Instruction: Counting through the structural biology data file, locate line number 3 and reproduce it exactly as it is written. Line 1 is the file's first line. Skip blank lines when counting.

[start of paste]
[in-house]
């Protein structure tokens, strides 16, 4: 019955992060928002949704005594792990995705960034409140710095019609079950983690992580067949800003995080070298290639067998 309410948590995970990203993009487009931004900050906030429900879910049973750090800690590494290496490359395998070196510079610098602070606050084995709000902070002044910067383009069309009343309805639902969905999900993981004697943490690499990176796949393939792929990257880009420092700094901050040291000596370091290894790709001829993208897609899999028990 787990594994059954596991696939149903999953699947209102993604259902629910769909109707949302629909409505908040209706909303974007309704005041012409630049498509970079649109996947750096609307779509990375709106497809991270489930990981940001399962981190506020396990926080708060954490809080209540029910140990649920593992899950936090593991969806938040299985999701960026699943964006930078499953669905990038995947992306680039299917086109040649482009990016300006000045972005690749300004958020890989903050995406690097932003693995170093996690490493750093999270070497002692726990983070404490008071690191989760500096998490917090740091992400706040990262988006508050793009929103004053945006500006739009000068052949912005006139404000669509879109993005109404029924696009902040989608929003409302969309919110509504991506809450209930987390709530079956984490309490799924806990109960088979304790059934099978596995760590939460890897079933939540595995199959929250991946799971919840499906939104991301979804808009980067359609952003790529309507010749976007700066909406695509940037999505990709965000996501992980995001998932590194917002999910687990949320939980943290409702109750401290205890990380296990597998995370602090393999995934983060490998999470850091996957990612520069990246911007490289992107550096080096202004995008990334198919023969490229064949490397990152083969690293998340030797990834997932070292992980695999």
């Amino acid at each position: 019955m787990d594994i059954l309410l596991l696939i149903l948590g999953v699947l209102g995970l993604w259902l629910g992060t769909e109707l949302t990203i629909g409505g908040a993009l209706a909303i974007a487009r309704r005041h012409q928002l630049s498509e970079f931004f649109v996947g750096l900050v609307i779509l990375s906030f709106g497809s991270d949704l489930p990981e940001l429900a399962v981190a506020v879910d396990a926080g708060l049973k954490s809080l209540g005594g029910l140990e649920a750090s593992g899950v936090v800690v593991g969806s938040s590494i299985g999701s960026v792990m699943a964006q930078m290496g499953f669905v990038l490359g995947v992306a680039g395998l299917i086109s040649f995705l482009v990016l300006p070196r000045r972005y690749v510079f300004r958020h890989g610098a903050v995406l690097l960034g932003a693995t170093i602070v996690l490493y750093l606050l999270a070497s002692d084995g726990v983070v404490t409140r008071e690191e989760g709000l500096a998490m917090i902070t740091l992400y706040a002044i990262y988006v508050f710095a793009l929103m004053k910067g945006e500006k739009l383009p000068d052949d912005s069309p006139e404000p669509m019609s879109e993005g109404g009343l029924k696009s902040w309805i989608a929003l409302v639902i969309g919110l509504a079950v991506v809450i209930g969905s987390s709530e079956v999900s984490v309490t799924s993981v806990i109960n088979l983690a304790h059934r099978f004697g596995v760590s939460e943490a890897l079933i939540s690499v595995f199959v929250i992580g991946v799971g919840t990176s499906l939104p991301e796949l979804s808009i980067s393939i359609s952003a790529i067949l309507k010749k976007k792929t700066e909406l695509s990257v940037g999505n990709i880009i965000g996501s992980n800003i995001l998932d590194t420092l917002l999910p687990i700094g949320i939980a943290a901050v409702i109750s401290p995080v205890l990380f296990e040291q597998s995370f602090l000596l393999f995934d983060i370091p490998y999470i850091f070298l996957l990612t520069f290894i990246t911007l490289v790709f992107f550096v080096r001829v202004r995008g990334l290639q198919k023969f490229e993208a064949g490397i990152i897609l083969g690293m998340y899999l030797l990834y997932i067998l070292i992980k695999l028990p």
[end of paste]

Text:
């Amino acid at each position: 019955m787990d594994i059954l309410l596991l696939i149903l948590g999953v699947l209102g995970l993604w259902l629910g992060t769909e109707l949302t990203i629909g409505g908040a993009l209706a909303i974007a487009r309704r005041h012409q928002l630049s498509e970079f931004f649109v996947g750096l900050v609307i779509l990375s906030f709106g497809s991270d949704l489930p990981e940001l429900a399962v981190a506020v879910d396990a926080g708060l049973k954490s809080l209540g005594g029910l140990e649920a750090s593992g899950v936090v800690v593991g969806s938040s590494i299985g999701s960026v792990m699943a964006q930078m290496g499953f669905v990038l490359g995947v992306a680039g395998l299917i086109s040649f995705l482009v990016l300006p070196r000045r972005y690749v510079f300004r958020h890989g610098a903050v995406l690097l960034g932003a693995t170093i602070v996690l490493y750093l606050l999270a070497s002692d084995g726990v983070v404490t409140r008071e690191e989760g709000l500096a998490m917090i902070t740091l992400y706040a002044i990262y988006v508050f710095a793009l929103m004053k910067g945006e500006k739009l383009p000068d052949d912005s069309p006139e404000p669509m019609s879109e993005g109404g009343l029924k696009s902040w309805i989608a929003l409302v639902i969309g919110l509504a079950v991506v809450i209930g969905s987390s709530e079956v999900s984490v309490t799924s993981v806990i109960n088979l983690a304790h059934r099978f004697g596995v760590s939460e943490a890897l079933i939540s690499v595995f199959v929250i992580g991946v799971g919840t990176s499906l939104p991301e796949l979804s808009i980067s393939i359609s952003a790529i067949l309507k010749k976007k792929t700066e909406l695509s990257v940037g999505n990709i880009i965000g996501s992980n800003i995001l998932d590194t420092l917002l999910p687990i700094g949320i939980a943290a901050v409702i109750s401290p995080v205890l990380f296990e040291q597998s995370f602090l000596l393999f995934d983060i370091p490998y999470i850091f070298l996957l990612t520069f290894i990246t911007l490289v790709f992107f550096v080096r001829v202004r995008g990334l290639q198919k023969f490229e993208a064949g490397i990152i897609l083969g690293m998340y899999l030797l990834y997932i067998l070292i992980k695999l028990p």